Nine Somalis who had attempted to hijack a German merchant vessel MV Courier in the Gulf of Aden in March 2009 were, on Tuesday, sentenced to five years in prison each by a Kenyan court in the coastal city of Mombasa.
International anti-piracy forces arrested the men before handing them over to Kenya for prosecution, as Somalia was not considered able to try them properly.
According to the World Bank, piracy emanating from the Horn of Africa nation could still cost the world economy about $18 billion a year, despite a marked decline in the number of attacks since 2011 thanks to tougher security aboard ships and increased Western naval patrols.
Prosecutors told the court the men attacked the ship armed with a rocket launcher, an AK-47 rifle, a pistol, a SAR80 carbine rifle, and other weapons.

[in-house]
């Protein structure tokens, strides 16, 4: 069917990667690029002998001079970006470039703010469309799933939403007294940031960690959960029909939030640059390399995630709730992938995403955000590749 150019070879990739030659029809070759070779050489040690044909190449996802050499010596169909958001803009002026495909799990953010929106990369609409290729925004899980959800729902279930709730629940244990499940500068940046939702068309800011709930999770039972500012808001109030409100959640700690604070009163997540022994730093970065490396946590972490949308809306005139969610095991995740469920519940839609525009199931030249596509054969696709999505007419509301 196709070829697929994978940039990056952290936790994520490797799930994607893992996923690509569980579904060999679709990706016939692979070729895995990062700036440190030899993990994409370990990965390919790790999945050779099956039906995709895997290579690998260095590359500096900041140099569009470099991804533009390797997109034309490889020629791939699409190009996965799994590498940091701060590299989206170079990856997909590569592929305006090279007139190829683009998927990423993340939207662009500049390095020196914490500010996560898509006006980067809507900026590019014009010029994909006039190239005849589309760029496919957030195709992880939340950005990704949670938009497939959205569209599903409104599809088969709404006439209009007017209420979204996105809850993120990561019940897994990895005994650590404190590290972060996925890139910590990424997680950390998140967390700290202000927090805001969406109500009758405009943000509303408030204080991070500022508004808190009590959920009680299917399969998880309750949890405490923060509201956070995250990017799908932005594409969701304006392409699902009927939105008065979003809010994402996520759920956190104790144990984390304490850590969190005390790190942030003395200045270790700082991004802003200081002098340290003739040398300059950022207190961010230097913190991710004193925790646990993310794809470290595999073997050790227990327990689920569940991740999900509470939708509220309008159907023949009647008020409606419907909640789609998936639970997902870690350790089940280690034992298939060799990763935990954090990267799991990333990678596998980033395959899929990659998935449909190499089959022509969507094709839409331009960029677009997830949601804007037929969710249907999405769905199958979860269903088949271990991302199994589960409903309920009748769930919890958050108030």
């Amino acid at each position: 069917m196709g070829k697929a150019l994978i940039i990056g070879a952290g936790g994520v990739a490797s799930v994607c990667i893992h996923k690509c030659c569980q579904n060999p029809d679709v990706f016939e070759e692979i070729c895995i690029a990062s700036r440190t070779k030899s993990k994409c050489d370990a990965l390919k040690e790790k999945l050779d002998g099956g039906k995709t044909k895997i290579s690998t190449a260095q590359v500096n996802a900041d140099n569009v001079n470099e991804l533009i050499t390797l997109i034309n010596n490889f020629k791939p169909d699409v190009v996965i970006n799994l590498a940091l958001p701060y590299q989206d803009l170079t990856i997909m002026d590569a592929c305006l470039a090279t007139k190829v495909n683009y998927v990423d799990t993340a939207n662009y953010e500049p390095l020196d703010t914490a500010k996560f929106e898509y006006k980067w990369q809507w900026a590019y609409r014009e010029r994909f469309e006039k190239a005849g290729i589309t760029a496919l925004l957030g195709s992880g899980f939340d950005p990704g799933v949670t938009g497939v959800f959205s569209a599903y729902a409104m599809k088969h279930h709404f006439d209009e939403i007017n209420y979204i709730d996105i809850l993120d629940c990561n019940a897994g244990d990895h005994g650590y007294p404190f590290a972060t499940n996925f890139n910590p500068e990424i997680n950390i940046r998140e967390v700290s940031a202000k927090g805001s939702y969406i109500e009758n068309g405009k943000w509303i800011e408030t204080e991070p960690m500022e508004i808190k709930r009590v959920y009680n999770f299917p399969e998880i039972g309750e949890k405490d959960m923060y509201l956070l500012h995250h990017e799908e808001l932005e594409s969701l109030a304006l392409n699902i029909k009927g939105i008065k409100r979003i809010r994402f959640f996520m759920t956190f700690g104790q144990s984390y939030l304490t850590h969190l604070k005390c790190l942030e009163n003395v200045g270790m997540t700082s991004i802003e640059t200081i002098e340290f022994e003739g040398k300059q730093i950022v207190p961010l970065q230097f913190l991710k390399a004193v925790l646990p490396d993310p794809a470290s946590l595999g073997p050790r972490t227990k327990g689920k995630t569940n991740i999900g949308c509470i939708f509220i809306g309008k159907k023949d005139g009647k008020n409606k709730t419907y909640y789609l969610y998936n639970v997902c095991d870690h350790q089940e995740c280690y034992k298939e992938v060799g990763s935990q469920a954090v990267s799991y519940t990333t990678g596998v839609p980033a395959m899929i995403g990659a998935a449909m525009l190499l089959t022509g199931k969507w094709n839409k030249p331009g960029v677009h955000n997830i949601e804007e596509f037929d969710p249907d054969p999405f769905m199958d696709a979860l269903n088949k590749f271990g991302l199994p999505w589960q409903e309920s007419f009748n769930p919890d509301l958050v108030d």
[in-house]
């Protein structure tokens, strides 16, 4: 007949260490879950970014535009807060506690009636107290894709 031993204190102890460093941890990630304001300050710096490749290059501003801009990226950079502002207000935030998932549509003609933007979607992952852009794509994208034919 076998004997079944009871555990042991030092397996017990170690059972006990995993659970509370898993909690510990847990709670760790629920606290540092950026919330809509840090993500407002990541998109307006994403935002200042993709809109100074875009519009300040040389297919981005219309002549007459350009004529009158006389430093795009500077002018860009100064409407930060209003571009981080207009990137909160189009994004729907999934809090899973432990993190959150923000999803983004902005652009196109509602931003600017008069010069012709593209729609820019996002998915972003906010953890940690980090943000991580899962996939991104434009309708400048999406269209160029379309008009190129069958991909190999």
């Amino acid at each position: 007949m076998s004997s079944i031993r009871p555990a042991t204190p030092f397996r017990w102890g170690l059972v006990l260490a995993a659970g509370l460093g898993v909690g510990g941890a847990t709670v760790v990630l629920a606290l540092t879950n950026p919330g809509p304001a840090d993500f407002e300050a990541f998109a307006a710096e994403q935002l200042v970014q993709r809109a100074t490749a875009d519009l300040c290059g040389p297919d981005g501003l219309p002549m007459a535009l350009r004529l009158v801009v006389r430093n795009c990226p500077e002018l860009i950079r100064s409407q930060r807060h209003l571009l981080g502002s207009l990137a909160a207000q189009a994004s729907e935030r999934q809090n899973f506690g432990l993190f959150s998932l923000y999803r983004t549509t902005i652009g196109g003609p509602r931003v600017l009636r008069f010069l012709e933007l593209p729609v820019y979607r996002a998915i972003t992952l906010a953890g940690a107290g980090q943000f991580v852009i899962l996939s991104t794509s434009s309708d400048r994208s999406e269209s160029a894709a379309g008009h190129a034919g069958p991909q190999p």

“The suspects used violence to hijack the vessel, and took control of it, putting in fear the lives of those aboard,” prosecutors said in the charge sheet. Kenyan officials said 18 crew on board survived the ordeal.
The nine suspects were held in custody at one of Kenya’s maximum security prisons during the trial period. They all denied the accusations.
While handing out the sentence, the court noted that the accused had already served a long term in jail while the trial was in progress, and therefore were given shorter jail terms.
“I am satisfied with the evidence presented by the prosecution, which proves beyond reasonable doubt that an act of piracy was committed,” judge Stephen Riech said.
Riech ordered that the nine Somalis be deported back to their country of origin after serving their sentences.
Last month another nine Somalis were found guilty of hijacking a ship in the Gulf of Aden in 2010 and handed a similar sentence at the same court.